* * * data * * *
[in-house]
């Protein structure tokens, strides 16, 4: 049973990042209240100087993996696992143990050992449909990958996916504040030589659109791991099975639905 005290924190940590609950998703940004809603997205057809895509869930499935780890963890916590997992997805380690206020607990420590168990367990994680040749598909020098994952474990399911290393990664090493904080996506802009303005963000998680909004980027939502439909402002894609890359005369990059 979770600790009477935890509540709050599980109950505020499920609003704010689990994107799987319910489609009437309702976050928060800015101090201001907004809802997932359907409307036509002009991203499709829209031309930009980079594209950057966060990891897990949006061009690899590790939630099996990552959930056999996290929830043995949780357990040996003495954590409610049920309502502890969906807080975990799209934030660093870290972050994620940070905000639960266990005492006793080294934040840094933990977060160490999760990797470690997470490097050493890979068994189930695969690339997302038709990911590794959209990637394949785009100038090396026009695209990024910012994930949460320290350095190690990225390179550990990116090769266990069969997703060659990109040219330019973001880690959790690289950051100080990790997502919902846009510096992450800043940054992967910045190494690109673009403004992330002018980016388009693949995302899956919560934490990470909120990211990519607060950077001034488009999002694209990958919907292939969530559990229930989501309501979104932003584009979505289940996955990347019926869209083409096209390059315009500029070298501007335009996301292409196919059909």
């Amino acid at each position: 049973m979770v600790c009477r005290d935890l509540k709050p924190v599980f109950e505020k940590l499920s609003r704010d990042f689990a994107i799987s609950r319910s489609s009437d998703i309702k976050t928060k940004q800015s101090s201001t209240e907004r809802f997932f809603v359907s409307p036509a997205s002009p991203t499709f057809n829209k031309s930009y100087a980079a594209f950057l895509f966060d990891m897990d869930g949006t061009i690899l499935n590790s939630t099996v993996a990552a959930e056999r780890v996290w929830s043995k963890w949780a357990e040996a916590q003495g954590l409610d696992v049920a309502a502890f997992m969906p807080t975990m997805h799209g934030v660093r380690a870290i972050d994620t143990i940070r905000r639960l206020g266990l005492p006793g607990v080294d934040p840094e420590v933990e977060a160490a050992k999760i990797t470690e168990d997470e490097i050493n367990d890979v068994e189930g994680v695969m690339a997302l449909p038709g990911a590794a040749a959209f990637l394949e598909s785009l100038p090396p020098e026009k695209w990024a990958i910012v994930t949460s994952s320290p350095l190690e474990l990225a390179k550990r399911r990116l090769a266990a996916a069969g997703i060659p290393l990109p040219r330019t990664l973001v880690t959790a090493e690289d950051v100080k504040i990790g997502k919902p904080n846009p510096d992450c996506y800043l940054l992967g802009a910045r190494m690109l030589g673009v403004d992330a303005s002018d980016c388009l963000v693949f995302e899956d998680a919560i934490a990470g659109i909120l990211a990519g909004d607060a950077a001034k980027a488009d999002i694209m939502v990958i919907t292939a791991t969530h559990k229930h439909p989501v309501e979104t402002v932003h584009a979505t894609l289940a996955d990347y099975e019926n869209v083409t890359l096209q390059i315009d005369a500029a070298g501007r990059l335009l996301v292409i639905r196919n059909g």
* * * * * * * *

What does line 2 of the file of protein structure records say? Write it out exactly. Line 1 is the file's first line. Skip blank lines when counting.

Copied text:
């Protein structure tokens, strides 16, 4: 049973990042209240100087993996696992143990050992449909990958996916504040030589659109791991099975639905 005290924190940590609950998703940004809603997205057809895509869930499935780890963890916590997992997805380690206020607990420590168990367990994680040749598909020098994952474990399911290393990664090493904080996506802009303005963000998680909004980027939502439909402002894609890359005369990059 979770600790009477935890509540709050599980109950505020499920609003704010689990994107799987319910489609009437309702976050928060800015101090201001907004809802997932359907409307036509002009991203499709829209031309930009980079594209950057966060990891897990949006061009690899590790939630099996990552959930056999996290929830043995949780357990040996003495954590409610049920309502502890969906807080975990799209934030660093870290972050994620940070905000639960266990005492006793080294934040840094933990977060160490999760990797470690997470490097050493890979068994189930695969690339997302038709990911590794959209990637394949785009100038090396026009695209990024910012994930949460320290350095190690990225390179550990990116090769266990069969997703060659990109040219330019973001880690959790690289950051100080990790997502919902846009510096992450800043940054992967910045190494690109673009403004992330002018980016388009693949995302899956919560934490990470909120990211990519607060950077001034488009999002694209990958919907292939969530559990229930989501309501979104932003584009979505289940996955990347019926869209083409096209390059315009500029070298501007335009996301292409196919059909």